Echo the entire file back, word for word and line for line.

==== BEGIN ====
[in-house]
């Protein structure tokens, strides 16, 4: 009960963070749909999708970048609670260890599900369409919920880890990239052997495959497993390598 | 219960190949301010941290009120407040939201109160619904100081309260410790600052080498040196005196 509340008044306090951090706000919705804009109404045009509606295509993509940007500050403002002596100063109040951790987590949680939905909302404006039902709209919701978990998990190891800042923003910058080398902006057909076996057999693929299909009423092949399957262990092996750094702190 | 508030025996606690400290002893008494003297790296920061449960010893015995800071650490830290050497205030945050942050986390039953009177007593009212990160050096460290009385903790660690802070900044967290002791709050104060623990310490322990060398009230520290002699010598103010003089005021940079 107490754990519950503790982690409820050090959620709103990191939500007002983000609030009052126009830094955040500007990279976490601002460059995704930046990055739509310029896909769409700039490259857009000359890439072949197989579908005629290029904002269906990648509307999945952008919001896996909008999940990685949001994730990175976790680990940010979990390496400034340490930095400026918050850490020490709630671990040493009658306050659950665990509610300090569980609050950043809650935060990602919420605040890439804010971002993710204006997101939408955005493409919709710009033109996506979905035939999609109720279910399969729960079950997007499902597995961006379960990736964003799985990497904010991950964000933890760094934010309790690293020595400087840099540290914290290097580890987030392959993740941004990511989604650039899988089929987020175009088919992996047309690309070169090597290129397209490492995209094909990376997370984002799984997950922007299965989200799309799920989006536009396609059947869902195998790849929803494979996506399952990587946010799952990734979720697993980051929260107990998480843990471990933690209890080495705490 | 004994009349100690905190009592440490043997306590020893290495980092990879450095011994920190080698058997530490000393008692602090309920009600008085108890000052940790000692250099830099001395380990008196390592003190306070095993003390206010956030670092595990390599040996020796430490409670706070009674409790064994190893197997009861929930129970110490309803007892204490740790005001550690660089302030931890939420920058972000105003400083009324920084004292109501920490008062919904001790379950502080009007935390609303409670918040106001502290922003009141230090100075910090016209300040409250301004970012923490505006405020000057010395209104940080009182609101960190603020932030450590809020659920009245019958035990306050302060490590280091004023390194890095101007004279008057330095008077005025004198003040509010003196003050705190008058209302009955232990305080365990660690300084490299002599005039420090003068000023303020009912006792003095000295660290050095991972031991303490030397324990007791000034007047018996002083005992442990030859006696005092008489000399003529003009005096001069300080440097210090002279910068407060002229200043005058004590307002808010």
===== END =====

[in-house]
């Protein structure tokens, strides 16, 4: 009960963070749909999708970048609670260890599900369409919920880890990239052997495959497993390598 | 219960190949301010941290009120407040939201109160619904100081309260410790600052080498040196005196 509340008044306090951090706000919705804009109404045009509606295509993509940007500050403002002596100063109040951790987590949680939905909302404006039902709209919701978990998990190891800042923003910058080398902006057909076996057999693929299909009423092949399957262990092996750094702190 | 508030025996606690400290002893008494003297790296920061449960010893015995800071650490830290050497205030945050942050986390039953009177007593009212990160050096460290009385903790660690802070900044967290002791709050104060623990310490322990060398009230520290002699010598103010003089005021940079 107490754990519950503790982690409820050090959620709103990191939500007002983000609030009052126009830094955040500007990279976490601002460059995704930046990055739509310029896909769409700039490259857009000359890439072949197989579908005629290029904002269906990648509307999945952008919001896996909008999940990685949001994730990175976790680990940010979990390496400034340490930095400026918050850490020490709630671990040493009658306050659950665990509610300090569980609050950043809650935060990602919420605040890439804010971002993710204006997101939408955005493409919709710009033109996506979905035939999609109720279910399969729960079950997007499902597995961006379960990736964003799985990497904010991950964000933890760094934010309790690293020595400087840099540290914290290097580890987030392959993740941004990511989604650039899988089929987020175009088919992996047309690309070169090597290129397209490492995209094909990376997370984002799984997950922007299965989200799309799920989006536009396609059947869902195998790849929803494979996506399952990587946010799952990734979720697993980051929260107990998480843990471990933690209890080495705490 | 004994009349100690905190009592440490043997306590020893290495980092990879450095011994920190080698058997530490000393008692602090309920009600008085108890000052940790000692250099830099001395380990008196390592003190306070095993003390206010956030670092595990390599040996020796430490409670706070009674409790064994190893197997009861929930129970110490309803007892204490740790005001550690660089302030931890939420920058972000105003400083009324920084004292109501920490008062919904001790379950502080009007935390609303409670918040106001502290922003009141230090100075910090016209300040409250301004970012923490505006405020000057010395209104940080009182609101960190603020932030450590809020659920009245019958035990306050302060490590280091004023390194890095101007004279008057330095008077005025004198003040509010003196003050705190008058209302009955232990305080365990660690300084490299002599005039420090003068000023303020009912006792003095000295660290050095991972031991303490030397324990007791000034007047018996002083005992442990030859006696005092008489000399003529003009005096001069300080440097210090002279910068407060002229200043005058004590307002808010």